From Wikipedia, the free encyclopedia

The Monty Python Matching Tie and Handkerchief is the fourth album by the comedy group Monty Python, released in 1973. Most of the material was newly written for the album along with a handful of sketches from the third series of Flying Circus, one from the second (“Bruces“) and another from the first (“Pet Conversions”). The team were once again joined by Neil Innes, who provided a trio of rock music parodies for “The Background to History”. The album was famously mixed and edited in a garden shed belonging to the father of producer Andre Jacquemin.[2]


The initial pressings were designed to resemble a box containing a tie and handkerchief, the concept being that the record was merely a ‘free gift’ included with the package. It was also notable for its inner artwork, which was visible through a cutaway hole in the album’s outer sleeve. It appeared to be a simple Terry Gilliam artwork of a tie and handkerchief, but when the card insert was pulled out it revealed that the tie and handkerchief were actually on a man hanging from a gallows. A second insert featured the album credits and the text to “The Background to History” sketch. The US release had a different cover design with the two insert sheets printed on either side of a card inner sleeve. Later releases of the album would have just a picture of the clothing on the front cover, without the inserts.

The album’s original LP edition is particularly notable in that it was mastered with two concentric grooves on side two, so that different material would be played depending on where the stylus was put down on the record’s surface. For this reason it is sometimes referred to as a “three-sided” record. The cutting was carried out by George “Porky” Peckham, who became known for etching messages into runout grooves. This was the first of many Python albums to bear one of these so-called “Porky Prime Cuts” – a brief message on Side 2 which reads: “PORKY – RAY ADVENTURE“. To further confuse the listener, both sides of the record label were labelled “FREE RECORD Given away with the Monty Python Matching Tie and Handkerchief – Side 2” – only the matrix numbers identify which are the first and second sides.[3] The album did not have a track listing, so that this feature would come as a complete surprise to listeners, who might on a subsequent listening hear material they had never heard before, creating genuine confusion.

Since the record had two concentric grooves, they were spaced considerably apart, halving the length of the playing time. Subsequent editions of the vinyl incorporated both grooves sequentially as separate tracks, eliminating the double groove. Likewise with promotional copies for radio stations, as they were banded for airplay. However, when Virgin reissued the album in the UK in 1985, the double groove was retained, but with the “Great Actors” sketch cut from the end of Side 1 and moved onto the start of the second side which previously began with “The Background to History”. This meant the two B-sides no longer had equal length, resulting in a long silence following the “Phone-In” sketch at the end of the second Side B.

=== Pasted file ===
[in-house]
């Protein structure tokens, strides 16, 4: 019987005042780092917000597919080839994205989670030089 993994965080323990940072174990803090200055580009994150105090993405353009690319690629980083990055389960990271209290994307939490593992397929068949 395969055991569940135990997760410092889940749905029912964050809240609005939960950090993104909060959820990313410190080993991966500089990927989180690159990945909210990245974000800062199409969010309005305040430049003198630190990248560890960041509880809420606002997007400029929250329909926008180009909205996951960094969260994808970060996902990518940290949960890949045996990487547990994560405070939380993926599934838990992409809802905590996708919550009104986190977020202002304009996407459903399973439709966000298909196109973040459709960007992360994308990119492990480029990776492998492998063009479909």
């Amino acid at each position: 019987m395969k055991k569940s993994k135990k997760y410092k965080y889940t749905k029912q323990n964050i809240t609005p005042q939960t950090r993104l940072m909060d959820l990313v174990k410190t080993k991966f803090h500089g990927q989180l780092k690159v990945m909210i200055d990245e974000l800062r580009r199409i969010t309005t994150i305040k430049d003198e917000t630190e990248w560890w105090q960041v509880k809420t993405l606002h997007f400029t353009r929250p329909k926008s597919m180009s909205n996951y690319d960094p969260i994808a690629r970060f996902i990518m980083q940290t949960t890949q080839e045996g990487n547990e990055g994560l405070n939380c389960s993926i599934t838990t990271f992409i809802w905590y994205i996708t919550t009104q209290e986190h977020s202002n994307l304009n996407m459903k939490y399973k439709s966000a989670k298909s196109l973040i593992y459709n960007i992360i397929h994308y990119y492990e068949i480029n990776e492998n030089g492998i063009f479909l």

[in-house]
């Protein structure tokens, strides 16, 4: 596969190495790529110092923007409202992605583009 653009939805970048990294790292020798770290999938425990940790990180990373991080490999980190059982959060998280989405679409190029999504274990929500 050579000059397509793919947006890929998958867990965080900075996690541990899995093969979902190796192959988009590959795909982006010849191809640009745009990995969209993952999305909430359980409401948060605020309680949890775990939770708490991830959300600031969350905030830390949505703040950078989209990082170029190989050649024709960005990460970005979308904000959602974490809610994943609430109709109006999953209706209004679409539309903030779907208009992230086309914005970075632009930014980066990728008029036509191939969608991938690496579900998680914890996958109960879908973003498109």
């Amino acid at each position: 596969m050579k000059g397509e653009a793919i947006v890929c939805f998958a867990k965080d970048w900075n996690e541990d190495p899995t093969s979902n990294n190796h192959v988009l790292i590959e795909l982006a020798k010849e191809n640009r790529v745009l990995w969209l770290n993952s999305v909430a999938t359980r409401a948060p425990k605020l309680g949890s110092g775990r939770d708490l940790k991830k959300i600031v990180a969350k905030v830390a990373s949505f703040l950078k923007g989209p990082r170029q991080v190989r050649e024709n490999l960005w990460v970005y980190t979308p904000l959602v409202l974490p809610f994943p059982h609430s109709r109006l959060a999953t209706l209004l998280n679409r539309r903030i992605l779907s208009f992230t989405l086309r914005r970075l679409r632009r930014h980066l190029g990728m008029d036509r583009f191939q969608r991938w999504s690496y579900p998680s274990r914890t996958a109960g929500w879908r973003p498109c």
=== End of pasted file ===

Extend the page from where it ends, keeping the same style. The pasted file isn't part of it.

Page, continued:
The album reached No. 49 on the UK album chart.[4]

No single was released from the album in the UK but the belated US release (the group’s first on Arista) in 1975 was promoted by a 7″ single entitled “The Single” (AS 0130) which consisted of three excerpts from the album tracks “Elephantoplasty”, “Mrs Niggerbaiter” and “Pet Conversions”. Both sides of the record were labelled Side B, with the other side containing “The Cheese Shop” in its entirety.

The 2006 reissue featured new sound effects on some sketches as well as four previously unreleased bonus tracks, although these date from the 1980 Contractual Obligation Album sessions.

The 2014 LP reissue by Virgin Record Ltd. contains the original version of the album without bonus tracks. It also restores the two concentric grooves on Side 2. The new lacquer has been cut by Abbey Road Studios engineer Sean Magee.


Post-punk band Department S took the name of their 1981 hit single “Is Vic There?” from a line of dialogue from the album’s closing “Phone-In” sketch.[5]

Track listing[edit]

The following sketches are from the TV series: “Dead Bishop“, “Bruces“, “Cheese Shop“, “Boxing Tonight”, “Mrs. Niggerbaiter”, “Oscar Wilde”, and “Pet Conversions”. The remainder are exclusive to this album.

Side One: Single-Groove[edit]

  1. Election Forum
  2. Dead Bishop
  3. Elephantoplasty
  4. Novel Writing
  5. Word Association
  6. Bruces
  7. Bruces Song
  8. Ralph Mellish
  9. Doctor Quote
  10. Cheese Shop
  11. Wasp/Tiger Club
  12. Great Actors

Side Two: Groove One[edit]

  1. The Background to History
  2. Record Shop
  3. First World War Noises
  4. Boxing Tonight

Side Two: Groove Two[edit]

  1. Mrs. Niggerbaiter
  2. Oscar Wilde
  3. Pet Conversions
  4. Phone-In

2006 bonus tracks[edit]

  1. Psychopath
  2. TelePrompter Football Results
  3. Radio Tuning Radio 4: Announcer Graham Chapman / Radio Time Announcer Terry Jones
  4. Radio Shop



Additional performers[edit]

Music credits[edit]

The following is the list of musical works included on the album. They comprise a mixture of Keith Prowse and De Wolfe library music, self-penned Python songs and specially composed music by Neil Innes, Andre Jacquemin and Dave Howman.

  1. All Things Bright and Beautiful (C F Alexander/W H Monk arr. Python)
  2. Saturday’s Game (L. Stevens)
  3. Bruces Song (Eric Idle)
  4. Voodoo Victim (G. Vinter)
  5. Terror by Night (H. Clifford)
  6. Crowning Glory (K. Papworth)
  7. Place Omadia (M. Plessas)
  8. Days Work (M. McNought)
  9. Sir Thomas Mortimer’s Almand (G. Walters)
  10. Oxon Song 1-3 (Neil Innes)
  11. Funk Roll (Andre Jacquemin & Dave Howman)
  12. Harmonica Solo “Trench Music” (Eric Idle)


Grammy Awards[edit]

Year Award Result
1976 Best Comedy Album Nominated


Read More